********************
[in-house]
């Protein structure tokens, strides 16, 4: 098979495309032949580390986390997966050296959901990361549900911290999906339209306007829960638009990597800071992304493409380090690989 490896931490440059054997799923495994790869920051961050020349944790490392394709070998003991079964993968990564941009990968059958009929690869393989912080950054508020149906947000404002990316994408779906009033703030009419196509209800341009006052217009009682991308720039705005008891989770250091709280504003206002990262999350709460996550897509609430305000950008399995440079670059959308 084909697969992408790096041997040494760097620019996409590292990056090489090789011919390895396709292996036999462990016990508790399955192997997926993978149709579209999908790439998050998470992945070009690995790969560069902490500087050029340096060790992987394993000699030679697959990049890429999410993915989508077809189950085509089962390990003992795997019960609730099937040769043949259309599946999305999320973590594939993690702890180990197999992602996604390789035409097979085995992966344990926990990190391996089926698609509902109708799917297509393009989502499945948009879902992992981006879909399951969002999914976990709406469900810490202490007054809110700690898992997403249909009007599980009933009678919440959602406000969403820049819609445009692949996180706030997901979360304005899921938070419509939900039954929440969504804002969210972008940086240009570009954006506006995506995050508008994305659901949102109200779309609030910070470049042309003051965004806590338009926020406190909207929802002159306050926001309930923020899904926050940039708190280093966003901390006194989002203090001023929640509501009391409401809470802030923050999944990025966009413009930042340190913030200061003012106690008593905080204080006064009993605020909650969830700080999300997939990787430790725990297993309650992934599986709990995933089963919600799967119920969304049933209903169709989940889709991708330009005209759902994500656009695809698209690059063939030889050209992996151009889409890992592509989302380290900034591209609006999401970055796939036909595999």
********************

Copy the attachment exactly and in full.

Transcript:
[in-house]
């Protein structure tokens, strides 16, 4: 098979495309032949580390986390997966050296959901990361549900911290999906339209306007829960638009990597800071992304493409380090690989 490896931490440059054997799923495994790869920051961050020349944790490392394709070998003991079964993968990564941009990968059958009929690869393989912080950054508020149906947000404002990316994408779906009033703030009419196509209800341009006052217009009682991308720039705005008891989770250091709280504003206002990262999350709460996550897509609430305000950008399995440079670059959308 084909697969992408790096041997040494760097620019996409590292990056090489090789011919390895396709292996036999462990016990508790399955192997997926993978149709579209999908790439998050998470992945070009690995790969560069902490500087050029340096060790992987394993000699030679697959990049890429999410993915989508077809189950085509089962390990003992795997019960609730099937040769043949259309599946999305999320973590594939993690702890180990197999992602996604390789035409097979085995992966344990926990990190391996089926698609509902109708799917297509393009989502499945948009879902992992981006879909399951969002999914976990709406469900810490202490007054809110700690898992997403249909009007599980009933009678919440959602406000969403820049819609445009692949996180706030997901979360304005899921938070419509939900039954929440969504804002969210972008940086240009570009954006506006995506995050508008994305659901949102109200779309609030910070470049042309003051965004806590338009926020406190909207929802002159306050926001309930923020899904926050940039708190280093966003901390006194989002203090001023929640509501009391409401809470802030923050999944990025966009413009930042340190913030200061003012106690008593905080204080006064009993605020909650969830700080999300997939990787430790725990297993309650992934599986709990995933089963919600799967119920969304049933209903169709989940889709991708330009005209759902994500656009695809698209690059063939030889050209992996151009889409890992592509989302380290900034591209609006999401970055796939036909595999």